I actually don’t watch a lot of television—not because I am a TV snob, I just don’t have a great deal of time—and as a result never bothered to invest in cable. Amusing consequences involved my then-six-year-old son asking me, “What is a commercial?” I was slightly happy he had to ask me this, but later I thought about the vilification of television and settled on the conclusion I’d always done: That television isn’t so bad, and in fact can be a worthy tool, but it matters how you use it. Even if for entertainment, I have found it can be used in concert with sneaky little educational insertions, and my now-ten-year-old Turtle is the one who actually led us to this particular case. His success in persuading me to sign up for a TV/movie streaming subscription found me one evening, bone tired and flipping through the choices until I saw the word “Merlin,” at which point I hastily clicked. For I am fan of Merlin since childhood and still recall dragging my mother to all the libraries in the region to collect books I’d looked up that had anything and everything to do with Merlin and King Arthur. Life having gotten a bit in the way of these pursuits, I nevertheless remembered my mother’s voice, “And yet here we are again…”
“He cannot glimpse his part in the great story that is about to unfold. Like everyone else, he must live and learn.”
So we are told as we watch the young Merlin—known to us from Arthurian legend—climb a pathway on the journey’s last leg from his home in Ealdor to Camelot, where he takes up residence with his guardian and the court physician, Gaius. Merlin’s introduction to Camelot comes in two main parts: one by witnessing an execution and next by tangling with a boisterous and perhaps bored Prince Arthur, who has him thrown into the stocks. By the first episode’s end, Arthur and his father Uther Pendragon’s opinion of the young boy—unbeknownst to them, a powerful sorcerer—settles to deep admiration and he is awarded with a position in the palace.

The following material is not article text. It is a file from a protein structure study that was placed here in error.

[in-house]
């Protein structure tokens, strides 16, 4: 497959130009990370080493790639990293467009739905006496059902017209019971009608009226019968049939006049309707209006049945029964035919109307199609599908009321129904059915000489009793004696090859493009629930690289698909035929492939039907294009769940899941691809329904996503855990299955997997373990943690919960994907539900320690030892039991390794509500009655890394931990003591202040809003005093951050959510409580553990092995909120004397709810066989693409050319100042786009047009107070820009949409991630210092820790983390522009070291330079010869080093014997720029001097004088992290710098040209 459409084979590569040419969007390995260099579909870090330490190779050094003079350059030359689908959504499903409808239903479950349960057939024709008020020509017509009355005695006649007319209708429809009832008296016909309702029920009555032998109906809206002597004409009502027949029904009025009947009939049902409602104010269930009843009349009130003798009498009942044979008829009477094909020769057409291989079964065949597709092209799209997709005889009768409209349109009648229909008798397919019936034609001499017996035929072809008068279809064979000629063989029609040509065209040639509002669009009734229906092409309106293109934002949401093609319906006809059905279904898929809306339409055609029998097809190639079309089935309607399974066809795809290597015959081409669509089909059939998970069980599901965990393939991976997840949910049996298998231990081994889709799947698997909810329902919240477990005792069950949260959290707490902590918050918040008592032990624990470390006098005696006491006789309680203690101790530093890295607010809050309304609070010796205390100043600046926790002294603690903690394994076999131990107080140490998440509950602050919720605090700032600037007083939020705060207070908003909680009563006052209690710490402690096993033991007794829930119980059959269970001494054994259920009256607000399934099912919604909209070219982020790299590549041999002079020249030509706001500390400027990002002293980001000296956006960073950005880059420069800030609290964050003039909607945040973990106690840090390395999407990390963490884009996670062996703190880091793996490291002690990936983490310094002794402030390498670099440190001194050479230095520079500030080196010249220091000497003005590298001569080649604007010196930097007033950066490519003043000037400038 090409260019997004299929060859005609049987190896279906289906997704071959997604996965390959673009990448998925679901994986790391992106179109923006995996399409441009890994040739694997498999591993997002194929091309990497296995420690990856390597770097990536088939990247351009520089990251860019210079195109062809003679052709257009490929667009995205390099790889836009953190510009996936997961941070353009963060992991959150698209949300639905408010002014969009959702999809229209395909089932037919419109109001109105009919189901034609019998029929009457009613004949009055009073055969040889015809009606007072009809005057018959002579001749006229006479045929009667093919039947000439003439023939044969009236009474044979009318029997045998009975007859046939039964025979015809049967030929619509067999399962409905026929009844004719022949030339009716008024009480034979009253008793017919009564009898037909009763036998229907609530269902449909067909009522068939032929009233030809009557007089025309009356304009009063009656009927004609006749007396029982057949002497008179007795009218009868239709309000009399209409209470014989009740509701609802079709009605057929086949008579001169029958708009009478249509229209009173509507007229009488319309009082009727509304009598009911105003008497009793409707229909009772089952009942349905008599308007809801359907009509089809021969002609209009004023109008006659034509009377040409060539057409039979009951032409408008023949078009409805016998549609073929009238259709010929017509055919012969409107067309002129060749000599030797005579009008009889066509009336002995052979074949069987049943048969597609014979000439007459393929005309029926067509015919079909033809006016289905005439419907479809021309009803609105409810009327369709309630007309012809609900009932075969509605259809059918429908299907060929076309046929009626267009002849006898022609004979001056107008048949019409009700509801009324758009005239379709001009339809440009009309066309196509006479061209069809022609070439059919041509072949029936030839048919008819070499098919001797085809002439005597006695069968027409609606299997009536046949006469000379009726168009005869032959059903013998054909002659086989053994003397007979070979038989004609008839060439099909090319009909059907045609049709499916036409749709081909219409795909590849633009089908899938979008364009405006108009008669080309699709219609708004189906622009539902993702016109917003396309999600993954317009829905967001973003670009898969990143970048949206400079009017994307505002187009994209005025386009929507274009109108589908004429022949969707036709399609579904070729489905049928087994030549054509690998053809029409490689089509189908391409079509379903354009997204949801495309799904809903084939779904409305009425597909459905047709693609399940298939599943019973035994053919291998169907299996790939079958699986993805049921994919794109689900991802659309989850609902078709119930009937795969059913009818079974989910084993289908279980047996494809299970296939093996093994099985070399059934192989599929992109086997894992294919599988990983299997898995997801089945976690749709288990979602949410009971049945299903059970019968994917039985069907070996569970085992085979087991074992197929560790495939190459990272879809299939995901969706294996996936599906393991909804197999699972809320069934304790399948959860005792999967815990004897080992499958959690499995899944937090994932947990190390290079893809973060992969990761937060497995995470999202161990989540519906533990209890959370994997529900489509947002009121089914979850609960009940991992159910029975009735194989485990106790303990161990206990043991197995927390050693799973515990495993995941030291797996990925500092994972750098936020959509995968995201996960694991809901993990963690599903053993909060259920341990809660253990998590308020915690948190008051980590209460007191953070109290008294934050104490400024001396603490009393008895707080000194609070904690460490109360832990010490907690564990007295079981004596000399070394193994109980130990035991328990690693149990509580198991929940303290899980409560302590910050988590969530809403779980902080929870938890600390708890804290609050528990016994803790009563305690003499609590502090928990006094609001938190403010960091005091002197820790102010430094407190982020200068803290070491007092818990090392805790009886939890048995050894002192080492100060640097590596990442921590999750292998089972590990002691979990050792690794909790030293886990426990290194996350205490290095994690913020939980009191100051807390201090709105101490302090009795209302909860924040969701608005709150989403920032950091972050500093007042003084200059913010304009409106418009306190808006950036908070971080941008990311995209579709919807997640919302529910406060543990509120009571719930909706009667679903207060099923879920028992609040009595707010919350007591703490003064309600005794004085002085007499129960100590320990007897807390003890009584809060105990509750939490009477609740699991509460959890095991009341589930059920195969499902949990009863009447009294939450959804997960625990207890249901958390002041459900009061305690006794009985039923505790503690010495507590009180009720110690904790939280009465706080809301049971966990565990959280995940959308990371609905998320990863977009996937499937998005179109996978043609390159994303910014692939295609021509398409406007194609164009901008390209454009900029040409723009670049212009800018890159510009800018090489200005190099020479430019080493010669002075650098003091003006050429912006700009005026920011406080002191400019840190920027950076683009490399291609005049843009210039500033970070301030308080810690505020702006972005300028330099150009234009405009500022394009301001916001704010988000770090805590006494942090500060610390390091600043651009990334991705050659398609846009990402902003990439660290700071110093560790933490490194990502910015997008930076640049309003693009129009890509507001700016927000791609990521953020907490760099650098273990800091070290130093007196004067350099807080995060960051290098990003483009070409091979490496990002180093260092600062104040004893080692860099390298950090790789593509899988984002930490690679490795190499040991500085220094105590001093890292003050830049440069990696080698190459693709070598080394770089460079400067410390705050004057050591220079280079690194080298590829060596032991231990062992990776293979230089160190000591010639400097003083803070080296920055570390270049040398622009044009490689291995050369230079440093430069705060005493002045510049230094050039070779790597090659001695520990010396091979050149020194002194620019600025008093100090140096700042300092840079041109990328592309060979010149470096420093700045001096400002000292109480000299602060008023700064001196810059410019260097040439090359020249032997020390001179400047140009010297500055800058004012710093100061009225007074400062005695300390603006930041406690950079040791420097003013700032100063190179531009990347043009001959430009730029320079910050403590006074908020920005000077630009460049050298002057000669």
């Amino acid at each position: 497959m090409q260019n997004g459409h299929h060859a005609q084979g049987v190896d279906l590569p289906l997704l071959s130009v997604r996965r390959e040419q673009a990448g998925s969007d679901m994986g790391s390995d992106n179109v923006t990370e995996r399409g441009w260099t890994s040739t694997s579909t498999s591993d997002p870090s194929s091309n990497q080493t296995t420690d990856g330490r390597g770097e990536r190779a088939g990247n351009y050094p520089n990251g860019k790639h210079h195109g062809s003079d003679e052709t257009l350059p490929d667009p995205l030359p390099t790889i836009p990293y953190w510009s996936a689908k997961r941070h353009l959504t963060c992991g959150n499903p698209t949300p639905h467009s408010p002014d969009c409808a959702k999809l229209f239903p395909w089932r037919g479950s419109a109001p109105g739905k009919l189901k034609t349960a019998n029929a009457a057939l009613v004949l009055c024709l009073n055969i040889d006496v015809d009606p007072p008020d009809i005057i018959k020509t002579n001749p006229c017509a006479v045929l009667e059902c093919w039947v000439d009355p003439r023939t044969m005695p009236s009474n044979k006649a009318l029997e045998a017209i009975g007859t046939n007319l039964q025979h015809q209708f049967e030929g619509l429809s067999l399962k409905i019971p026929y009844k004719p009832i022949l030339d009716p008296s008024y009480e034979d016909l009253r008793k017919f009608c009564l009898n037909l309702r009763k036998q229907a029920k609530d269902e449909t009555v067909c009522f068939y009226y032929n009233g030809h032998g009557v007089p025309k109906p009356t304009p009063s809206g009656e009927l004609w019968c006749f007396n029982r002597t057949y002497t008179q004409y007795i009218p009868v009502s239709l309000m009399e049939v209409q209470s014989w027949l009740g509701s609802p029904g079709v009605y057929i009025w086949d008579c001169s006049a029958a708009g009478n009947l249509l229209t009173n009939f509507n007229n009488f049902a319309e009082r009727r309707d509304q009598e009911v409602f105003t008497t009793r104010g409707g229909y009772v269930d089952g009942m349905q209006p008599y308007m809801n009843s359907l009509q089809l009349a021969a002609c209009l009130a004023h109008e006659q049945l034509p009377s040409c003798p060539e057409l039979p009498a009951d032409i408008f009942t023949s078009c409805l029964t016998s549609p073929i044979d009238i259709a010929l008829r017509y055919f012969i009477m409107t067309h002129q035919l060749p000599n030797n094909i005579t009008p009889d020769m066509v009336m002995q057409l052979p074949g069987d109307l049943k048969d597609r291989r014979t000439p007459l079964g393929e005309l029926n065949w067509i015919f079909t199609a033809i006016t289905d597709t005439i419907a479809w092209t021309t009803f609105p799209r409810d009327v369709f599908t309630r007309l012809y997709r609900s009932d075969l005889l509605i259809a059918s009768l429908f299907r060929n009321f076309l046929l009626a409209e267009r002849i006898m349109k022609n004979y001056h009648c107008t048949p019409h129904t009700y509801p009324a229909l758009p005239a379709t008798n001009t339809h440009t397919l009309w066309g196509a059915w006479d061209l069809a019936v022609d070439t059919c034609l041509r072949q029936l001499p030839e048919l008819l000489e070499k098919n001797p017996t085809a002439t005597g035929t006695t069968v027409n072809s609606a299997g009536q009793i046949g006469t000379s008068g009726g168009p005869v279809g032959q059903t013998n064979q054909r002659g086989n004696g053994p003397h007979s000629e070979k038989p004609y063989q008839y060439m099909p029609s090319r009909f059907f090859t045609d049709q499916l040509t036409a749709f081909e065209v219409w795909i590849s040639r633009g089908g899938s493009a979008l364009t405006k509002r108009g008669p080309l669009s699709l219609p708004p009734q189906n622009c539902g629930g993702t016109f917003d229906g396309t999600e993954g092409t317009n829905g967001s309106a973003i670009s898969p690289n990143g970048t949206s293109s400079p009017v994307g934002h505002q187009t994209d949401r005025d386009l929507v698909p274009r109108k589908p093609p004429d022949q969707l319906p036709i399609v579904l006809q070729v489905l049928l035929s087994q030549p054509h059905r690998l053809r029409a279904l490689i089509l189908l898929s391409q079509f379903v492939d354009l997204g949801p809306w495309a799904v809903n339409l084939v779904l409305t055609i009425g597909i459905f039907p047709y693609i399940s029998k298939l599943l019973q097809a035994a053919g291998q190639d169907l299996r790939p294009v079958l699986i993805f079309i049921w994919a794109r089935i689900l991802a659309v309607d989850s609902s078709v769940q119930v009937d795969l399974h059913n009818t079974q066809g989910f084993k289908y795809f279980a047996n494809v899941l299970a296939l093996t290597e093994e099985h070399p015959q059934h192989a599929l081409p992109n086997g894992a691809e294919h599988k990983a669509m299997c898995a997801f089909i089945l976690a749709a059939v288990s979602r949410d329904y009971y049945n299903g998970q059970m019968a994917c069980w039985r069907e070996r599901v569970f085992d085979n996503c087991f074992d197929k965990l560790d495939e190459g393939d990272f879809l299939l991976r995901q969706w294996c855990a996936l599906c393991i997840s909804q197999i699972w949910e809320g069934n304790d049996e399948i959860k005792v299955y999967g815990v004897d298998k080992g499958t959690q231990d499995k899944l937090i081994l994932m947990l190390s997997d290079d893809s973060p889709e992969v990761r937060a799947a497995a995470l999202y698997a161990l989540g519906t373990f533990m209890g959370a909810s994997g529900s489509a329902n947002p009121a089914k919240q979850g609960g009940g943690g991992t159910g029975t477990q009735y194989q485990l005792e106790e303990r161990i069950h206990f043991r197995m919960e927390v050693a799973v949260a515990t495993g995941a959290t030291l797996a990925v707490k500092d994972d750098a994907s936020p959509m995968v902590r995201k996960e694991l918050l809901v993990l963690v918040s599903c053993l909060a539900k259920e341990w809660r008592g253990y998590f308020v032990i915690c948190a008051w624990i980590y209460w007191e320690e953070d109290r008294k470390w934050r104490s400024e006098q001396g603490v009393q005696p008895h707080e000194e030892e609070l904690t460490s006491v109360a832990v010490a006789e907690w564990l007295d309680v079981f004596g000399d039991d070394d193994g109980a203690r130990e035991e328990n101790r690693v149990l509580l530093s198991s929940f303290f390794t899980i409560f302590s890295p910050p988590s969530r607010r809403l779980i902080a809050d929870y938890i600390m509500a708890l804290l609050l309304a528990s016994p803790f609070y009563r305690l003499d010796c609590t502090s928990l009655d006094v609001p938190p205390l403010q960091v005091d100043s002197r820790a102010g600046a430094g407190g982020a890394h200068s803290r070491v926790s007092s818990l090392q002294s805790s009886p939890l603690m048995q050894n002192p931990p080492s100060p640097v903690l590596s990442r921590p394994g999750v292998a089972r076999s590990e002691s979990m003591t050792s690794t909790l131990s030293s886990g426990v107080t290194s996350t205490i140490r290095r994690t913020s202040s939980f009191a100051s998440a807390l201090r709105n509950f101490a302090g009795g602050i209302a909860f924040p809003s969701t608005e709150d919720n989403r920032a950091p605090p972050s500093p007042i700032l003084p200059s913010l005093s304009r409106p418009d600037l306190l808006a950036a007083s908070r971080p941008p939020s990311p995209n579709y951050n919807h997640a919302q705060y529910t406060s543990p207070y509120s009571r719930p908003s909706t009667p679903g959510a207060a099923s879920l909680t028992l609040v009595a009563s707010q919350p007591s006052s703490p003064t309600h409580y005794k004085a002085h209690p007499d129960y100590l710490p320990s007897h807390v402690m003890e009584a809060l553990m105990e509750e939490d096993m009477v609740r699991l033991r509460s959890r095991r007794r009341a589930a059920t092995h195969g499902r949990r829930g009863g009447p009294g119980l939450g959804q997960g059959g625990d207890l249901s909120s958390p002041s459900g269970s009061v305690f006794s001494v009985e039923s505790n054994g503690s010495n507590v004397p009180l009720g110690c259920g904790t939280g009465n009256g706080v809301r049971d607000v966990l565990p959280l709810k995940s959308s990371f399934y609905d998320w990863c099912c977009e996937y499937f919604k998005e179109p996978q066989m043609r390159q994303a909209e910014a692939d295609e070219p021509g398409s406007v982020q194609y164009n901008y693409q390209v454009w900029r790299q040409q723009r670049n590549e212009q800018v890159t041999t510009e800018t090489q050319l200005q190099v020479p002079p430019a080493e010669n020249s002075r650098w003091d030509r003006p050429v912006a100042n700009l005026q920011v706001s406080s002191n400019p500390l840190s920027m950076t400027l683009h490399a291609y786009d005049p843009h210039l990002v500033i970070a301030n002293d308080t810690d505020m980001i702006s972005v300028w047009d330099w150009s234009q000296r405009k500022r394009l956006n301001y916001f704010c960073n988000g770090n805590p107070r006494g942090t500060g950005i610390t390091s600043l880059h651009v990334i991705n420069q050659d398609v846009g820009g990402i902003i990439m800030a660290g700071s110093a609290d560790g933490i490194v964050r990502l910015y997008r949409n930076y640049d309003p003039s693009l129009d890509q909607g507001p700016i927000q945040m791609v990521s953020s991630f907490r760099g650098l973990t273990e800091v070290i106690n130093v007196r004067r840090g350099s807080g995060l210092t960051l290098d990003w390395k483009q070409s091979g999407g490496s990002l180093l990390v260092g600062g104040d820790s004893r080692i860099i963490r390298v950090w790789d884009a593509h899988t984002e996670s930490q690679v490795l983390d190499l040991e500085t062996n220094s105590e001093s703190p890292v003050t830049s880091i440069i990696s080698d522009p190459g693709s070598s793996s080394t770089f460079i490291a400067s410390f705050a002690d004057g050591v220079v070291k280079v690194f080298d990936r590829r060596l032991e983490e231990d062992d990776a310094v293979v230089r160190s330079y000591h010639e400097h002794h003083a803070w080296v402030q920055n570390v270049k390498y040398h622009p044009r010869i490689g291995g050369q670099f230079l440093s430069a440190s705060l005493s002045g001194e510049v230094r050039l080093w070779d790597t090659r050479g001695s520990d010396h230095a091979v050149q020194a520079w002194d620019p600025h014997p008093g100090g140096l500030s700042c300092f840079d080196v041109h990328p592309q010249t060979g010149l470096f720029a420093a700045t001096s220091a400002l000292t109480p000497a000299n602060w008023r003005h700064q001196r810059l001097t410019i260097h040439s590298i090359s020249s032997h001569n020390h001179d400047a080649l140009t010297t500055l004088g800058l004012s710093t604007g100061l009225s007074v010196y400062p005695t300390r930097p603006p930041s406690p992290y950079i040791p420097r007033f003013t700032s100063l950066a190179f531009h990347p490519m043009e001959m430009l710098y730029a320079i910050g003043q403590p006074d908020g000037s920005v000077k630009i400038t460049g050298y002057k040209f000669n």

Watching this and subsequent episodes required me to settle into the idea of Merlin’s story being told rather differently to the way I’d always been taught. For starters, Merlin is unacquainted with Uther until this day, twenty years into the king’s reign, when he meets an Arthur already grown into his role as heir—there is to be no sword in the stone moment, at least not in the accidental discovery sort of way we know best. Moreover, Arthur’s opinion of the newcomer is rivaled only by Merlin’s view of the prince: “There must be another Arthur because this one’s an idiot.” As we later learn, Camelot itself also existed long before the prince and his father: recorded events trace back at least 300 years.
I enjoyed the show enough to be fairly delighted by it—and amazed at the accidental events that led me to it—though I did wonder how Uther, so zealously fixated on his war against magic, could at times be so gullible. He eagerly laps up stories told by strangers yet refuses to believe his own son, or Gaius, his trusted physician of twenty years. Nevertheless, Uther does argue some powerful points, such as when he consults Geoffrey of Monmouth re: a knight’s nobility papers, or the need to show strength in the brutal world in which they live.